Social classes in Roman society

Senatores (High Nobility)

The basis for this class was political. It included all men who served in the Senate, and by extension their families. This class was dominated by the nobles (nobiles), families whose ancestors included at least one consul. The first man in his family to be elected consul, thus qualifying his family for noble status, was called a “new man” (novus homo), although this term was used in varying senses—it could refer to an equesterian who was the first in his family to be elected to political office and thus join the senatorial class, or to a man from the senatorial class who was the first in his family to be elected consul and thus join the nobles, or most dramatically to an equestrian like Cicero who was elected consul. Senators had to prove that they had property worth at least 1,000,000 sesterces; there was no salary attached to service in the Senate, and senators were prohibited from engaging personally in nonagricultural business, trade or public contracts. Men of the senatorial class wore the tunic with broad stripes (laticlavi).

Equites (Low Nobility)

The basis for this class was economic. A man could be formally enrolled in the equestrian order if he could prove that he possessed a stable minimum amount of wealth (property worth at least 400,000 sesterces); by extension his family members were also considered equestrians. However, if an equestrian was elected to a magistracy and entered the Senate, he moved up to the senatores; this was not particularly easy or frequent. Equestrians were primarily involved in the types of business prohibited to senators. Equestrians wore the tunic with narrow stripes (angusti clavi).

Plebs (Commoners)

Members of this class were all other freeborn Roman citizens. The special mark of dress for citizen males was the toga. All Roman citizens had conubium, the right to contract a legal marriage with another Roman citizen and beget legitimate children who were themselves Roman citizens.

Latini (Latins)

Members of this class were freeborn residents of Italy (until 89 BCE, when they were all granted full citizenship) and of certain other Roman municipalities who had some legal rights but were not full Roman citizens. Former slaves who had been informally freed by Roman citizens were a special category, “Junian Latins.”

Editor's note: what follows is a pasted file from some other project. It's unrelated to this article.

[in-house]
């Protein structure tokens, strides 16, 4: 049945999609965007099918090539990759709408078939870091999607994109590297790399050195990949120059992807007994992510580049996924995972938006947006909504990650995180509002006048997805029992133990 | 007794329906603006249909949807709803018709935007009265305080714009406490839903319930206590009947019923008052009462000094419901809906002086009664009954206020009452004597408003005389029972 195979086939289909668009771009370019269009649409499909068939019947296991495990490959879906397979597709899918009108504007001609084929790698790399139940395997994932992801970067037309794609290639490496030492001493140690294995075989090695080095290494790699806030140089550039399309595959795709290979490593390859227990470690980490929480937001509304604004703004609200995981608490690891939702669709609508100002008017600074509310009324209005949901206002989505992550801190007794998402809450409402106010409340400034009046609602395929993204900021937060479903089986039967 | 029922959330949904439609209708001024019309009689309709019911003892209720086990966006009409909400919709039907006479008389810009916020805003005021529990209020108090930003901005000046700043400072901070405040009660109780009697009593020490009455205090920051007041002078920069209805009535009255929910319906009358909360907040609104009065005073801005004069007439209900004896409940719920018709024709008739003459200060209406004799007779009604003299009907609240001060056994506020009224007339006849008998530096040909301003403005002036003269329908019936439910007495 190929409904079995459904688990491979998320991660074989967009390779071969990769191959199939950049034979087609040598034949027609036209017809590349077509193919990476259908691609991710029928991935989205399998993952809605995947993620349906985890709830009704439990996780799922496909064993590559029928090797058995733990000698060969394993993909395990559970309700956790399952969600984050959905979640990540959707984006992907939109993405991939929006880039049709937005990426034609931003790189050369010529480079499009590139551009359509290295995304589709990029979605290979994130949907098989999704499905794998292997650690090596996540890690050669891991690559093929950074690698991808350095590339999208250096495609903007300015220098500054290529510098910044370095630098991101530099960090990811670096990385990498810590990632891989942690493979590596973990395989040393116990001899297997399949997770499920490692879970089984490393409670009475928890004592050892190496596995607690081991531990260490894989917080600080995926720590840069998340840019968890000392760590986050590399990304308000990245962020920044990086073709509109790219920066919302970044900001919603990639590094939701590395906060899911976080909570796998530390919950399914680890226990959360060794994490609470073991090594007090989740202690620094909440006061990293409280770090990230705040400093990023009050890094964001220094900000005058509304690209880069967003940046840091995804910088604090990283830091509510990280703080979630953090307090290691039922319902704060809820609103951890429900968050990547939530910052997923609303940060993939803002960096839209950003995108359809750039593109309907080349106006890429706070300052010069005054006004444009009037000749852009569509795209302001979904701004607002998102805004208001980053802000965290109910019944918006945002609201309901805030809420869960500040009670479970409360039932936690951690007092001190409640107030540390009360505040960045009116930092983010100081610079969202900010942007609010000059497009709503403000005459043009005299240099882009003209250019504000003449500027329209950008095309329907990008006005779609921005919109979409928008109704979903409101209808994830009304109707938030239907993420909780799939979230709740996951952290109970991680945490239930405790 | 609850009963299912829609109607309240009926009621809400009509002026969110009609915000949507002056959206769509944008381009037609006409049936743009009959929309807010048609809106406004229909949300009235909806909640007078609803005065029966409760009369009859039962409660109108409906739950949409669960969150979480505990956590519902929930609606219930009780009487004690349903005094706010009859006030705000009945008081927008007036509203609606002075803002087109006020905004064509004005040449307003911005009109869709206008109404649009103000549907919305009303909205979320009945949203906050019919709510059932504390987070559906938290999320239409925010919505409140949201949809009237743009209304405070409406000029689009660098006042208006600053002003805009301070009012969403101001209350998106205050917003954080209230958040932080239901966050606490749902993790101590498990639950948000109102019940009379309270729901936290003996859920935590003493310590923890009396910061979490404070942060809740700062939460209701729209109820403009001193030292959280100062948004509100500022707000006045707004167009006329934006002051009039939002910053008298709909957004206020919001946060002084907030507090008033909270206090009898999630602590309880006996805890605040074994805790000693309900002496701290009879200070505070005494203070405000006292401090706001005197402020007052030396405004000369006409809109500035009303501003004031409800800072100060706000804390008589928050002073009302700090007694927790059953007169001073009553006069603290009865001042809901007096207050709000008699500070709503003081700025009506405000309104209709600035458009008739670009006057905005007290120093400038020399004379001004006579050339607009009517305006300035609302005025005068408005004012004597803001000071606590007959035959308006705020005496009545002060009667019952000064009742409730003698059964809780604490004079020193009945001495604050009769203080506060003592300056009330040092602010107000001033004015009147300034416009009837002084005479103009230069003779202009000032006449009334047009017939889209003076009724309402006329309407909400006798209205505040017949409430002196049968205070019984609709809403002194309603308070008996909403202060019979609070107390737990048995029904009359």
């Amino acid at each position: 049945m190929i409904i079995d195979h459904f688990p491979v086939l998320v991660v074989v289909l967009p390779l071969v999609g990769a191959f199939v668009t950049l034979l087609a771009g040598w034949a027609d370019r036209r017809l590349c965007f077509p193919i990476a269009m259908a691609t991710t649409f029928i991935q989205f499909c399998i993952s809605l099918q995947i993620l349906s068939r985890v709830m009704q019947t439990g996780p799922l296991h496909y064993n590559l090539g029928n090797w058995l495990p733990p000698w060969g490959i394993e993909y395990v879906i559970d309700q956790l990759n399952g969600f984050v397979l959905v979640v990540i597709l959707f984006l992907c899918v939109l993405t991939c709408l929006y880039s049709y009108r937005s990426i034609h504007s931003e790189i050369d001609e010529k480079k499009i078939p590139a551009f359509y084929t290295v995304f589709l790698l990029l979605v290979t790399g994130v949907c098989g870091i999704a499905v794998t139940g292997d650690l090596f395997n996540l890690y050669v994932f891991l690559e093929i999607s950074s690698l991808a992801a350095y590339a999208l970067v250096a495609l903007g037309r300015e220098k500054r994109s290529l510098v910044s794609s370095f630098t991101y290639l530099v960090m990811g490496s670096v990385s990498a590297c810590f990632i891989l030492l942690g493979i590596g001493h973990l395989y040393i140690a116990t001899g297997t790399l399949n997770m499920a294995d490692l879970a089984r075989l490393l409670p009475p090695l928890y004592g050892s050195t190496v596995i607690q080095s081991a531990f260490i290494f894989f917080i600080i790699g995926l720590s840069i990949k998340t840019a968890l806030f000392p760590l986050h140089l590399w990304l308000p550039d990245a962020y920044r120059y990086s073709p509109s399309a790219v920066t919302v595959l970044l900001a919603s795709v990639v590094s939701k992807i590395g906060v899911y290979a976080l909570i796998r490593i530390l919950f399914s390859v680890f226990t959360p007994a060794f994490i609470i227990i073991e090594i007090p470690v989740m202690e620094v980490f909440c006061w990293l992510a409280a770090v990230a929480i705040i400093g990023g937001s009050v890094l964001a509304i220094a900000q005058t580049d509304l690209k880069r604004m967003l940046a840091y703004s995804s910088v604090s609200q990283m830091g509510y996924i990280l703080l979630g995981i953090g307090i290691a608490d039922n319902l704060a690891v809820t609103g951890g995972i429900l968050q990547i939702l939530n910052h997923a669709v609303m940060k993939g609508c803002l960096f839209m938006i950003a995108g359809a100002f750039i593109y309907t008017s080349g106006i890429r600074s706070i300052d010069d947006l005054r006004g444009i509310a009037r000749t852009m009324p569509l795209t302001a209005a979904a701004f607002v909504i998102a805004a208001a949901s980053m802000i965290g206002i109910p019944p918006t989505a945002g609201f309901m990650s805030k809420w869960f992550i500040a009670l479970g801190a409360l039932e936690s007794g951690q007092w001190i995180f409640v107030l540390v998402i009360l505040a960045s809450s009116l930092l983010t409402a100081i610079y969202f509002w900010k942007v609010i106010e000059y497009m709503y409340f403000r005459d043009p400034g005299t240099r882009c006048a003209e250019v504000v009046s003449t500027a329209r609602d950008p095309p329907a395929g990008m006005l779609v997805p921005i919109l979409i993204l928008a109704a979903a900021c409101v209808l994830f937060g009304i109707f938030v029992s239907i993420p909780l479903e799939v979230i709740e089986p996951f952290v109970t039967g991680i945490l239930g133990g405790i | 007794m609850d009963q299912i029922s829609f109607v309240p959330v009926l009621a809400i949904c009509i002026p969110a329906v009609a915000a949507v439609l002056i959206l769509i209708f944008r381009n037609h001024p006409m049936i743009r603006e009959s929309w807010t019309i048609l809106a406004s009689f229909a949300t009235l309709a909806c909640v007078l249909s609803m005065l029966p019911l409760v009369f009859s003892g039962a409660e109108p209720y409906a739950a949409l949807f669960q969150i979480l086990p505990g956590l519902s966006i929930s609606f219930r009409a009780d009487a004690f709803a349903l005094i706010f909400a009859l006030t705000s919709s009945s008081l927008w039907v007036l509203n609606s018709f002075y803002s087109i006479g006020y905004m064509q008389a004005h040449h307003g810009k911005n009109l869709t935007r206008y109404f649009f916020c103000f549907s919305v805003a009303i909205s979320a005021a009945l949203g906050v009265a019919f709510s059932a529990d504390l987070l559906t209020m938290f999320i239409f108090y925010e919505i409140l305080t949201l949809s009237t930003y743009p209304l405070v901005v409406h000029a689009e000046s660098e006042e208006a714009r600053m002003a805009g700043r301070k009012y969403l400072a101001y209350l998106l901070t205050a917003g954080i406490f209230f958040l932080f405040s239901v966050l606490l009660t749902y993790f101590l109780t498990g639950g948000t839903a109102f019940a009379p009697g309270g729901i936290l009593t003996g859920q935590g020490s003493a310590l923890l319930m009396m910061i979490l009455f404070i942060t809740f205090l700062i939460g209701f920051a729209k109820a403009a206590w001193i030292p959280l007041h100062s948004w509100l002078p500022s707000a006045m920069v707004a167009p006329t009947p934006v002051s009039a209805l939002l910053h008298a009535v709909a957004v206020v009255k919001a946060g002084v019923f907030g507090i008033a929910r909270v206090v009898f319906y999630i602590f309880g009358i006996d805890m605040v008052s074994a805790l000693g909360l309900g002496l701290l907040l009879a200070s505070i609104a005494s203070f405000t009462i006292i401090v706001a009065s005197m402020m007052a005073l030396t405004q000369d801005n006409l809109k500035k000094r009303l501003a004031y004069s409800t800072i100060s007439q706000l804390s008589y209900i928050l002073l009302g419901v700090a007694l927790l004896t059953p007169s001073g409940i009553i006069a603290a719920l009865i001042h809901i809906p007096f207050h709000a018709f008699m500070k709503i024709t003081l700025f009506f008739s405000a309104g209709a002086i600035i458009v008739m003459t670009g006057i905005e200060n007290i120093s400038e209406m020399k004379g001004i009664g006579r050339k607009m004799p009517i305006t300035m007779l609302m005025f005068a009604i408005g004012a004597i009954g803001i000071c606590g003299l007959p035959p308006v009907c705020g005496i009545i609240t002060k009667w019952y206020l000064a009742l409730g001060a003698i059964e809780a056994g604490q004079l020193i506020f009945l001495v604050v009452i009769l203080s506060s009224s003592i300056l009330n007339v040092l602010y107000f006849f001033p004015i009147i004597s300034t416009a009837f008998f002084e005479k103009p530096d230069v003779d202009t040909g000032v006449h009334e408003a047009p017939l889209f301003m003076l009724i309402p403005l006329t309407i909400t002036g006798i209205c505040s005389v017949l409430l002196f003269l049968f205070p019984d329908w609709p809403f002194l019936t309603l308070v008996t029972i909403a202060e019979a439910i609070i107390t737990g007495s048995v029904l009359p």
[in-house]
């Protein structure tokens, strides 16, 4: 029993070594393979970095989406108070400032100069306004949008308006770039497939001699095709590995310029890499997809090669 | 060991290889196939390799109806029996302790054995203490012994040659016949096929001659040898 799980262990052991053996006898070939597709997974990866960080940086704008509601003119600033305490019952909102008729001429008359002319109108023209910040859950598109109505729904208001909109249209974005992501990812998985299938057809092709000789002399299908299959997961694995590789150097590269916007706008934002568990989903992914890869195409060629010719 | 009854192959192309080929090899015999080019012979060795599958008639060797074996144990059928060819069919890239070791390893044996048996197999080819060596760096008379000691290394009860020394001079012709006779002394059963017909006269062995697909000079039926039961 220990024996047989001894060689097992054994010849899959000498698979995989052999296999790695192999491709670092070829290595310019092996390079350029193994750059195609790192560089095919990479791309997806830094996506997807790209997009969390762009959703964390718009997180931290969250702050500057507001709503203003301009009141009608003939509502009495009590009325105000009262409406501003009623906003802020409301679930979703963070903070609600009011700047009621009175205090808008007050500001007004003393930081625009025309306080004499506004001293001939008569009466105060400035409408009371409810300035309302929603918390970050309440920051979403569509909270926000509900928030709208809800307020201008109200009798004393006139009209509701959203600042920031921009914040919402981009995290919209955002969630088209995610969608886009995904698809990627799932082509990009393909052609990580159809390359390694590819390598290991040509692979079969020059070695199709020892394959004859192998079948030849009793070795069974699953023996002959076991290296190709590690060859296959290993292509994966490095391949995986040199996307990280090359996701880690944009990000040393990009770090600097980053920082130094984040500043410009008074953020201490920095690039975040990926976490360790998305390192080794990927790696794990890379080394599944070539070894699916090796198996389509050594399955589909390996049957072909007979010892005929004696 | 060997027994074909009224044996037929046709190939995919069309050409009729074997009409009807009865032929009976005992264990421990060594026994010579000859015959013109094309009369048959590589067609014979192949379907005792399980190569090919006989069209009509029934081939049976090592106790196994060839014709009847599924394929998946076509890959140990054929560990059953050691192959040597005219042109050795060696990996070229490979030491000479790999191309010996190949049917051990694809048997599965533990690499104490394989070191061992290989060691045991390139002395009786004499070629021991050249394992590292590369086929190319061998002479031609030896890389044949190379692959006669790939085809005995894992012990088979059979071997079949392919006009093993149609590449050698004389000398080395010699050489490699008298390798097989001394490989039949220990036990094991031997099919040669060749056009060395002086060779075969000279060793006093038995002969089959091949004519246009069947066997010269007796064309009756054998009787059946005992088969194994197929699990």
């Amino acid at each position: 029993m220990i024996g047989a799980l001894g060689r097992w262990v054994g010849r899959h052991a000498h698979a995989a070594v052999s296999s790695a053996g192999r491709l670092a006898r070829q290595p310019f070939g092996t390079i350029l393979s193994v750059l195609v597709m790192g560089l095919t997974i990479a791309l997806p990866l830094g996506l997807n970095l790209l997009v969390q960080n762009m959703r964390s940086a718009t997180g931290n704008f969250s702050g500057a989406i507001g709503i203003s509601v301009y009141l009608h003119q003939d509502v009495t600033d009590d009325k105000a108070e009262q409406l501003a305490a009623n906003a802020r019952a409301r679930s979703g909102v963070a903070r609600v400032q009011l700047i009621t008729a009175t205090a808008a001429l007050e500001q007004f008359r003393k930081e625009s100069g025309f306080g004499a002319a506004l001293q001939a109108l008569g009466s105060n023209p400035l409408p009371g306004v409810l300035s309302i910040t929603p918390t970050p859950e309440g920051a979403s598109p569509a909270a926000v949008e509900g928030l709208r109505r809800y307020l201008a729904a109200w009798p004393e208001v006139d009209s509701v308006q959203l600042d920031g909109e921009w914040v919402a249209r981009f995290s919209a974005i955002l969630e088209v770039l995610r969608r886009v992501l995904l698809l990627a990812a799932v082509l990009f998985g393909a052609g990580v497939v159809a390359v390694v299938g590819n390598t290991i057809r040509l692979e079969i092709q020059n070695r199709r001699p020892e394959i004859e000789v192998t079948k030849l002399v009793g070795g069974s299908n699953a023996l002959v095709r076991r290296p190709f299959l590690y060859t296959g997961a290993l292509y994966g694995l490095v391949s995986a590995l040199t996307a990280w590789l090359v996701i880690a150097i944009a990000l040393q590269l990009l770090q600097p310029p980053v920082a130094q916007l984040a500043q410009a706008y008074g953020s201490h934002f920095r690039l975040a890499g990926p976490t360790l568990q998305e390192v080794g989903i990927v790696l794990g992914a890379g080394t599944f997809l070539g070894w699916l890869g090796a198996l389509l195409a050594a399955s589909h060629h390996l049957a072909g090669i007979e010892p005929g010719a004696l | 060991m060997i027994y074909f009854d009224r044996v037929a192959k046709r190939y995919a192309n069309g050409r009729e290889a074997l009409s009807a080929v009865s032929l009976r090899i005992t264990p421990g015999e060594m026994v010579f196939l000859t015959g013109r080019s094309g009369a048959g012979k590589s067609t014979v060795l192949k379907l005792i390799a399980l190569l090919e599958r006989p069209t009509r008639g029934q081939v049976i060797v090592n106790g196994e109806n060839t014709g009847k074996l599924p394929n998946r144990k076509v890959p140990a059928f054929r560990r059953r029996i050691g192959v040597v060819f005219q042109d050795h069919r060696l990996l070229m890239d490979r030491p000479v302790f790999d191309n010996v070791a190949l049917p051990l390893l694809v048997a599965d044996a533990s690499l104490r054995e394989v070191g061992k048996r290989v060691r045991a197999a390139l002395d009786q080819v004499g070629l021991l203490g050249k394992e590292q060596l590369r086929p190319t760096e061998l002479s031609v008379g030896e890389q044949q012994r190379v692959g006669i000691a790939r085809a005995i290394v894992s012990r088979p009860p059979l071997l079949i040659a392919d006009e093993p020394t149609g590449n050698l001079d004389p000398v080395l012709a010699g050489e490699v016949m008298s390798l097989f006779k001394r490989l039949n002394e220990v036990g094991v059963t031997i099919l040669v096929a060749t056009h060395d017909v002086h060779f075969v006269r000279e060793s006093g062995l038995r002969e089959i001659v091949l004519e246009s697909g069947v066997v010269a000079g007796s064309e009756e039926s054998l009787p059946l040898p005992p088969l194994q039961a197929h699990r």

Peregrini (Foreigners)

Members of this class were all other freeborn men and women who lived in Roman territories. In 212 CE most freeborn people living within the Roman empire were granted Roman citizenship.

Libertini (Freemen)

Members of this class were men and women who had been slaves but had bought their freedom or been manumitted. They were not fully free because they had various restrictions on their rights and owed certain duties to their former masters, who now became their patrons, but they could become citizens if their former masters were citizens and they had been formally manumitted; they were not, however, eligible for public office. This was the one class it was not possible to leave, though the class encompassed only one generation. The next generation, their freeborn children, became full citizens (i.e., members of the commons, though there was a social stigma attached to being a freedman’s son) and could even become equestrians if rich enough. Freedpeople had low social status, and most were probably fairly poor, but it was possible for them to achieve some success in a trade, and a few might even become wealthy. They had no special distinction of dress, though their names indicated their status as freedpeople.

Servi (Slaves)

In Roman Empire there was a system of chattel slavery where human beings were born into slavery or sold into slavery through war or piracy. Slaves were the property of their owners by law, but by custom some slaves (especially urban, domestic slaves) might be allowed their own savings (peculium) with which they might later buy their freedom, or their masters could manumit them, so some mobility into the previous class was possible. Roman slavery was not racially based, and slaves had no special distinction of dress, though slaves who had run away were sometimes made to wear metal collars with inscriptions such as the following: “I have run away. Capture me. When you have returned me to my master you will receive a reward.”

Social classes in Roman society

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